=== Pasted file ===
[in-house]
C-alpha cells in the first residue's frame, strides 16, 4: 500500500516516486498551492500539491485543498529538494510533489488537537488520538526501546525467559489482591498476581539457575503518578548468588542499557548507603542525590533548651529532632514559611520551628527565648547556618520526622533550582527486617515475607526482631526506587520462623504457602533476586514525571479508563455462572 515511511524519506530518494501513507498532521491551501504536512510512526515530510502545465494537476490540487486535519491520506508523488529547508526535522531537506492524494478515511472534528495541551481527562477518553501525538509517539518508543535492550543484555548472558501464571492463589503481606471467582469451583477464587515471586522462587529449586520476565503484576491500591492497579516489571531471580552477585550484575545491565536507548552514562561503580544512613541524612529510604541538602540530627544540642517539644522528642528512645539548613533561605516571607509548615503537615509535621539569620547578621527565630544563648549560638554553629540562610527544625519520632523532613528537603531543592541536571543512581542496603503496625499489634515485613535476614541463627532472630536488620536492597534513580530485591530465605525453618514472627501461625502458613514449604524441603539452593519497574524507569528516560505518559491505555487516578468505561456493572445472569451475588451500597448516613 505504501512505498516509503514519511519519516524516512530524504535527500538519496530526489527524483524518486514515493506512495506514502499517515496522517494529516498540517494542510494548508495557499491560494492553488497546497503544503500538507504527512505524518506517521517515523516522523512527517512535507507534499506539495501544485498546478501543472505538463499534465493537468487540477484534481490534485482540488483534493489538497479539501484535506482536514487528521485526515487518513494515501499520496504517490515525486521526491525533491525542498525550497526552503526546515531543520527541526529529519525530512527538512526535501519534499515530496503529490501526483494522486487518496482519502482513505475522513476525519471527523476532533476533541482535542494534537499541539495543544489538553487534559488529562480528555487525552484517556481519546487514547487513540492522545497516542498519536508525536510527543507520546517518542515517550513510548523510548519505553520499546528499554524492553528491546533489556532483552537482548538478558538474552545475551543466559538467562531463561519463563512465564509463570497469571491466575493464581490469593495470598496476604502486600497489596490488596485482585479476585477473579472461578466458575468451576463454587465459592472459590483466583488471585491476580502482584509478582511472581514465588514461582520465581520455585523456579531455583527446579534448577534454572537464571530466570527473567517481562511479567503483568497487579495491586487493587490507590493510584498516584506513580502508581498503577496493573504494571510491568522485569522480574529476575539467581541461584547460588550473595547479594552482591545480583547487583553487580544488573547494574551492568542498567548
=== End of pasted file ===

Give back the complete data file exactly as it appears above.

[in-house]
C-alpha cells in the first residue's frame, strides 16, 4: 500500500516516486498551492500539491485543498529538494510533489488537537488520538526501546525467559489482591498476581539457575503518578548468588542499557548507603542525590533548651529532632514559611520551628527565648547556618520526622533550582527486617515475607526482631526506587520462623504457602533476586514525571479508563455462572 515511511524519506530518494501513507498532521491551501504536512510512526515530510502545465494537476490540487486535519491520506508523488529547508526535522531537506492524494478515511472534528495541551481527562477518553501525538509517539518508543535492550543484555548472558501464571492463589503481606471467582469451583477464587515471586522462587529449586520476565503484576491500591492497579516489571531471580552477585550484575545491565536507548552514562561503580544512613541524612529510604541538602540530627544540642517539644522528642528512645539548613533561605516571607509548615503537615509535621539569620547578621527565630544563648549560638554553629540562610527544625519520632523532613528537603531543592541536571543512581542496603503496625499489634515485613535476614541463627532472630536488620536492597534513580530485591530465605525453618514472627501461625502458613514449604524441603539452593519497574524507569528516560505518559491505555487516578468505561456493572445472569451475588451500597448516613 505504501512505498516509503514519511519519516524516512530524504535527500538519496530526489527524483524518486514515493506512495506514502499517515496522517494529516498540517494542510494548508495557499491560494492553488497546497503544503500538507504527512505524518506517521517515523516522523512527517512535507507534499506539495501544485498546478501543472505538463499534465493537468487540477484534481490534485482540488483534493489538497479539501484535506482536514487528521485526515487518513494515501499520496504517490515525486521526491525533491525542498525550497526552503526546515531543520527541526529529519525530512527538512526535501519534499515530496503529490501526483494522486487518496482519502482513505475522513476525519471527523476532533476533541482535542494534537499541539495543544489538553487534559488529562480528555487525552484517556481519546487514547487513540492522545497516542498519536508525536510527543507520546517518542515517550513510548523510548519505553520499546528499554524492553528491546533489556532483552537482548538478558538474552545475551543466559538467562531463561519463563512465564509463570497469571491466575493464581490469593495470598496476604502486600497489596490488596485482585479476585477473579472461578466458575468451576463454587465459592472459590483466583488471585491476580502482584509478582511472581514465588514461582520465581520455585523456579531455583527446579534448577534454572537464571530466570527473567517481562511479567503483568497487579495491586487493587490507590493510584498516584506513580502508581498503577496493573504494571510491568522485569522480574529476575539467581541461584547460588550473595547479594552482591545480583547487583553487580544488573547494574551492568542498567548